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Health/Medicine
A strange series of photos has recently been circulating online showing an entire classroom full of high school students in China hooked up to IV drips.


Apparently the students aren't sick. Instead, they're exhausted from cramming for the upcoming National College Entrance Exam (Gao Kao). So they're all being given supplemental amino acids via IV drip. And this is something the Chinese government is willing to pay for. Links: ministryoftofu.com, globaltimes.cn, businessinsider.com.

I haven't found anything to indicate that the scene shown in the pictures isn't exactly what it's being described as. And Chinese officials, in interviews, seem to have confirmed that this is what's going on.

The question is, does an animo-acid drip do anything for the students that drinking a gatorade (or other energy drink) wouldn't? Or, even better, getting a good night's sleep. Not as far as I know. Though it's not going to hurt them, except for a small risk of infection from the needle. And it definitely looks dramatic, so perhaps it triggers a confidence-boosting placebo effect.

It's not just the Chinese who are susceptible to strange, pseudo-scientific methods of boosting student performance. In Electrified Sheep I wrote about an idea that gained popularity in Europe and America circa 1912 of turning kids into super-students by electrifying them. The concept was to conceal wires in the walls and ceiling of a classroom, turning the entire room into a gigantic electromagnet. The students and teacher inside the room would supposedly benefit from the magnetic influence surrounding them. This idea was promoted by none other than Nikola Tesla, who wanted to turn all American classrooms into electromagnets. Nobel-Prize winner Svante Arrhenius even conducted experiments to test the idea... though the experiments didn't reveal any obvious benefit.

Perhaps the Chinese will latch onto the idea of electrifying their high-school students next.
Categories: Education, Health/Medicine
Posted by Alex on Wed May 09, 2012
Comments (3)
The NY Daily News is reporting (via the Tages-Anzeiger) that a Swiss woman died after deciding to embrace the philosophy of breatharianism and live on sunlight alone:

Swiss woman dies after attempting to live on sunlight; Woman gave up food and water on spiritual journey
nydailynews.com

The Zurich newspaper reported Wednesday that the unnamed Swiss woman in her fifties decided to follow the radical fast in 2010 after viewing an Austrian documentary about an Indian guru who claims to have lived this way for 70 years.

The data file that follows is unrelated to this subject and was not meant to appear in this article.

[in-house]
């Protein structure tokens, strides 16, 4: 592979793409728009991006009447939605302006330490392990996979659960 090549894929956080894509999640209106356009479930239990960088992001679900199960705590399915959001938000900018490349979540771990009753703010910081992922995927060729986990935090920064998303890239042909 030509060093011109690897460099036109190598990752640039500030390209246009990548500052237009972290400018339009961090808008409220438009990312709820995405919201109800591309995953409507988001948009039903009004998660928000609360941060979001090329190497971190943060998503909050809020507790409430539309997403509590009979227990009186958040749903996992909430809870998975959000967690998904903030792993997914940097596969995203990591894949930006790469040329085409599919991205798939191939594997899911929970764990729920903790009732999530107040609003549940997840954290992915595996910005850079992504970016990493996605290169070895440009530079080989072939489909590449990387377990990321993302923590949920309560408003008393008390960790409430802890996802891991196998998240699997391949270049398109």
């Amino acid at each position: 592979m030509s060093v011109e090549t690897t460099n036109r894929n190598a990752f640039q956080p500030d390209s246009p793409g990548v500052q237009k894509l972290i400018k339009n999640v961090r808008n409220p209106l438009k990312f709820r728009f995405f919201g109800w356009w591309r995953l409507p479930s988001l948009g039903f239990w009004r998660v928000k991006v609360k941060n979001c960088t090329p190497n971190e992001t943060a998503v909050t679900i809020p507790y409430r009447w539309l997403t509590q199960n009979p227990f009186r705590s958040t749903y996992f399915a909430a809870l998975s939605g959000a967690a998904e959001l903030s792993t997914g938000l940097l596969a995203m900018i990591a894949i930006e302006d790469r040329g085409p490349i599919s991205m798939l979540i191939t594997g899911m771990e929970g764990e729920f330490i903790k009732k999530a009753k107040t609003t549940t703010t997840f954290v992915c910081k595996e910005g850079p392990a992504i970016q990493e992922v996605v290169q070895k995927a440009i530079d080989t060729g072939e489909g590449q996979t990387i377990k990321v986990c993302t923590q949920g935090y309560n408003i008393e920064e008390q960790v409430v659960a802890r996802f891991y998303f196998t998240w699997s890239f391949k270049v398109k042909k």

Tages-Anzeiger says there have been similar cases of self-starvation in Germany, Britain and Australia.
The prosecutors' office in the Swiss canton (state) of Aargau confirmed Wednesday that the woman died in January 2011 in the town of Wolfhalden in eastern Switzerland.

Here's the trailer of the documentary she was inspired by:

Categories: Food, Health/Medicine
Posted by Alex on Thu Apr 26, 2012
Comments (3)
Infant learning and development is a field full of dubious theories, because there are so many desperate parents willing to try anything that might give their kids a slight edge-up in life. So the stage is set for Baby Yoga, aka "dynamic baby gymnastics," aka 'swinging your baby around your head.' Its practitioners claim that if you're not doing this, then you're depriving your child of an important developmental opportunity.

Check out the video below which shows Elena Fokina demonstrating some Baby Yoga moves. Warning: if the sight of kids being swung energetically around might disturb you, then you probably want to skip the video. Previous videos of Baby Yoga posted on youtube have been banned because they caused such an outcry. (See this BBC News story from Feb 2011).



Anticipating that this video might also get removed from youtube, here's a few screenshots of Elena in action.


According to the video, the practice of Baby Yoga originated in Russia -- its founder being Igor Borisovich Charkovsk, who also advocates the health benefits of dunking kids in water over and over again. More info: anorak.co.uk.

As one would expect, mainstream pediatricians warn that swinging your kid around like a rag doll could be very dangerous if you lose your grasp on the kid.
Categories: Birth/Babies, Health/Medicine
Posted by Alex on Fri Mar 09, 2012
Comments (6)
Brooke Kroeger and Cary Abrams have an article in the Local East Village analyzing the Great Banana-Smoking Hoax of 1967 -- in which a rumor spread alleging that you could get high by smoking bananas. Or rather, get high by smoking "bananadine," created by scraping the inside of a banana peel, boiling the residue, then drying out the residue and rolling it into a joint.